Thursday, 14 May 2009

Tom Aikens profile: part one

Tom’s Place in London’s upmarket Chelsea neighbourhood is no ordinary fish and chip shop. It’s nothing less than a radical eco-friendly, 21st century sustainable reinvention of a British institution. Although the suite of fryers and hot cupboards that you’ll find in any one of the UK’s 8,000-odd “chippies” are present and correct, the similarity to a standard takeaway ends there.

Opened in February 2008, the compact two storey premises features a striking retro design with high red plastic stools and chairs, marble effect counter tops and tables (all made from eco-friendly recycled materials) and a large electronic menu board instead of wasteful paper menus. The cutlery is made of biodegradable corn starch and all napkins, boxes and bags are made from recycled paper and cardboard.

But it’s on the plate where things get really interesting. Forget the usual suspects of haddock and plaice and think pollock, megrim sole and squid. Once you’ve tried the deep fried battered gurnard, you’ll never want to look poor old endangered cod in the eye again.

But perhaps all that innovation and creativity is what you’d expect from a fish and chip shop run by Tom Aikens, one of the UK’s most prodigiously talented chefs.

Since opening his eponymous fine dining restaurant in 2003, the 37 year old Aikens has quietly transformed himself from jobbing chef to catering entrepreneur. In addition to Restaurant Tom Aikens, his diverse portfolio currently encompasses modern bistro Tom’s Kitchen, a traiteur version of Tom’s Kitchen in the food hall of Selfridges department store, a partnership with leading contract caterers The Admirable Crichton and now the fish and chip shop.

“Tom’s Place is a completely different business from Tom Aikens or Tom’s Kitchen. Because it’s a fast food kind of thing I’ve made the whole atmosphere and theme a bit more lively and modern - put a bit more “umph” in it,” says Aikens.

Aikens has paid the meticulous attention to detail to the development of his fish and chip recipe that you’d expect from a Michelin starred chef.

“The process of getting the dishes to perfection has taken more time than you’d think. For our beer batter for example, we’ve played around with different types of flour, yeast, bottled and tap water, we even tried white wine. It’s taken a huge amount of trial and error to come up with the perfect recipe,” says Aikens.

So what is the perfect batter recipe? Aikens is not prepared to give away what he sees as his competitive edge. “We use particular flour and a particular mix to that of sparkling water and beer, and that’s all I’m going to say.”

The restaurant opens daily between 11 in the morning and 11 at night and serves up to 300 people a day, split between one third takeaway trade and two thirds eat in. Although customers have embraced the more unusual options such as grilled mackerel with beetroot and potato salad, cod (which accounts for just over 60% of all fish sold in fish and chip shops in the UK) has to be on the menu.

“Our cod is from the Pacific Ocean and meets the Marine Stewardship Council (MSC) Chain of Custody standard. That means we can trace it back to fisheries that have been certified as sustainable by the MSC,” says Aikens.

With the restaurant selling a ton of chips a week and limited kitchen space, Aikens has outsourced the basic prep of his carefully sourced Lincolnshire Maris Piper potatoes to his vegetable supplier, saving time and in house staff costs without sacrificing quality, a issue very close to Aikens heart.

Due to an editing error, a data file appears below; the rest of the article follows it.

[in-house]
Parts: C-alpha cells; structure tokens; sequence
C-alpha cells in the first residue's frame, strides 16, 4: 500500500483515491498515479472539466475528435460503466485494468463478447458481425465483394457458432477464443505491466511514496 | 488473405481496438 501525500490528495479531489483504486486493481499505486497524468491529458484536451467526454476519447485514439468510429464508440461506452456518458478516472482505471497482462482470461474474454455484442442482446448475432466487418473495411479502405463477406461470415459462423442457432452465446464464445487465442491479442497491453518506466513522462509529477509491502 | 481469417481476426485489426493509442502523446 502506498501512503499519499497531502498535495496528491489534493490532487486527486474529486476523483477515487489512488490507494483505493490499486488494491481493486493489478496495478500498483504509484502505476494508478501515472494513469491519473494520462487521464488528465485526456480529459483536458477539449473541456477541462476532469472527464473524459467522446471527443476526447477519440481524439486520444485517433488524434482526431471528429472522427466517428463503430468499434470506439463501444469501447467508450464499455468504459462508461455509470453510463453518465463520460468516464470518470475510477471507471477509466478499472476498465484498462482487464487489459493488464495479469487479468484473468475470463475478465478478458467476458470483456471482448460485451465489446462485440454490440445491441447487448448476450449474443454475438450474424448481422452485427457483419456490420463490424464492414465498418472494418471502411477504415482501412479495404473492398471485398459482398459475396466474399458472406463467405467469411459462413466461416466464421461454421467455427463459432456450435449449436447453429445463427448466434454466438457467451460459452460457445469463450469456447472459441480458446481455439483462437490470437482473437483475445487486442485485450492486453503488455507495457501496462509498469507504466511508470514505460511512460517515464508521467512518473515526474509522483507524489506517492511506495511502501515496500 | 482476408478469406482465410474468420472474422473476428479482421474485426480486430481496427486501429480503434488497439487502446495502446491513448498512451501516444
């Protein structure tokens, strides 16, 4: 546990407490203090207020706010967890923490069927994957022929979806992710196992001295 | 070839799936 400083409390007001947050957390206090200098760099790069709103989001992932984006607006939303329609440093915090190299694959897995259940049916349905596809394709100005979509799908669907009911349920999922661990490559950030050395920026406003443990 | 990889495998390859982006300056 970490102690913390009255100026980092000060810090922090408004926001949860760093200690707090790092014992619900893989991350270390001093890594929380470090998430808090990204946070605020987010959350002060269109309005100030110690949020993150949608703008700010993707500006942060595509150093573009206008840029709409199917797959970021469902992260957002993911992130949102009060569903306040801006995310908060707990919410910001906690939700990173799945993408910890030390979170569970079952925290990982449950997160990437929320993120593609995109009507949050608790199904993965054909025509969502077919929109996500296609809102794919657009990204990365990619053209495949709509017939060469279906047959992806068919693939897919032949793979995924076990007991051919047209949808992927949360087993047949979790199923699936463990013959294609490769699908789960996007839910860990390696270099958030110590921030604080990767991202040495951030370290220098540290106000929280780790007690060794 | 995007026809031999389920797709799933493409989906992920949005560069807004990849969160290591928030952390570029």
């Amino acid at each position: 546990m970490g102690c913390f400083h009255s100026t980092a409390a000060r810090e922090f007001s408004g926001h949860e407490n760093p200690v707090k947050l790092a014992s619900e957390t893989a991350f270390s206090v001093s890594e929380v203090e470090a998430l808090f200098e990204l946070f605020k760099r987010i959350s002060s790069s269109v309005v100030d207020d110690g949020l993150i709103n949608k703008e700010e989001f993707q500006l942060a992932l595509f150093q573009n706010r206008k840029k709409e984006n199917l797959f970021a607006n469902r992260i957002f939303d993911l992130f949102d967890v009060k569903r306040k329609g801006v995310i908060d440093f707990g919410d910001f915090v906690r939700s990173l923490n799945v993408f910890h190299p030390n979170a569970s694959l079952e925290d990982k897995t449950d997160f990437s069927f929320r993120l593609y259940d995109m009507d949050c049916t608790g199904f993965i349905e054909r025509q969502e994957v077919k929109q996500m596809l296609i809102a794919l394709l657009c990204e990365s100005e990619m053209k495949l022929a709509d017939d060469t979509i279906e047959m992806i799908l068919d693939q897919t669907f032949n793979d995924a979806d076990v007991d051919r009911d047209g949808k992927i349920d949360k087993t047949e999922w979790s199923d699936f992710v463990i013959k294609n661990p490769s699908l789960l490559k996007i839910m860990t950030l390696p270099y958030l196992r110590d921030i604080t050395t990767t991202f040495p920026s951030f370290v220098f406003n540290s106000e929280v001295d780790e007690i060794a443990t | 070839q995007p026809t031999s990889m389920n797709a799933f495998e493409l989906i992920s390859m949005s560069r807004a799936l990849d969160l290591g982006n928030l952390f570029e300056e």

“Everyone uses Maris Piper for chips, but we looked into the theory behind that before making our choice. They have the right amount of dry matter, which is the starch. The starch turns to sugar when it’s cooked, and that will then determine the colouration of your chip. You also need enough water in the potato to create the steam to give you the fluffiness but you don’t want it too wet otherwise it won’t crisp properly.”

Although Aikens agrees with the common choice of potato, he has eschewed the practice of blanching the chips from raw in oil and frying them once at a high temperature that often results in the classic British “soggy” chip.

“We steam the chips for between 8 and 10 minutes at 90ºC first, then blanch them in oil for 8 minutes at 148-152ºC and then fry them at 176ºC for 4-5 minutes.”

There’s traditional malt vinegar to douse your fish and chips with, but Aikens has gone the extra mile and provided complementary home made tomato ketchup (a richer and slightly sweeter tasting version than the most common commercial variety) and freshly made, and very delicious, tartar sauce.

The effort pays off by elevating the experience far above the fast food norm and justifying the slightly higher than usual price tag of £10.50 for cod and chips (compare to £7.69 at the famous Harry Ramsden’s chain fish and chip restaurants).

While the ground floor kitchen knocks out the deep fried menu items, French head chef Yves Girard is busy in the basement preparing pan fried and grilled fish including Cornish sardines on sourdough toast with shallot chutney and “bowl food” such moules marinière and bouillabaisse. It’s an embellishment to the traditional chippy completely in keeping with the chi-chi Chelsea neighbourhood that is home to all three of Aiken’s restaurants.

“I knew we couldn’t just do deep fried food because we’d be cutting off half our market here. You are always going to have people that want something light and easy like grilled fish,” says Aikens.



(NB - this article was written in February 2008. Tom's Place closed in August 2008)

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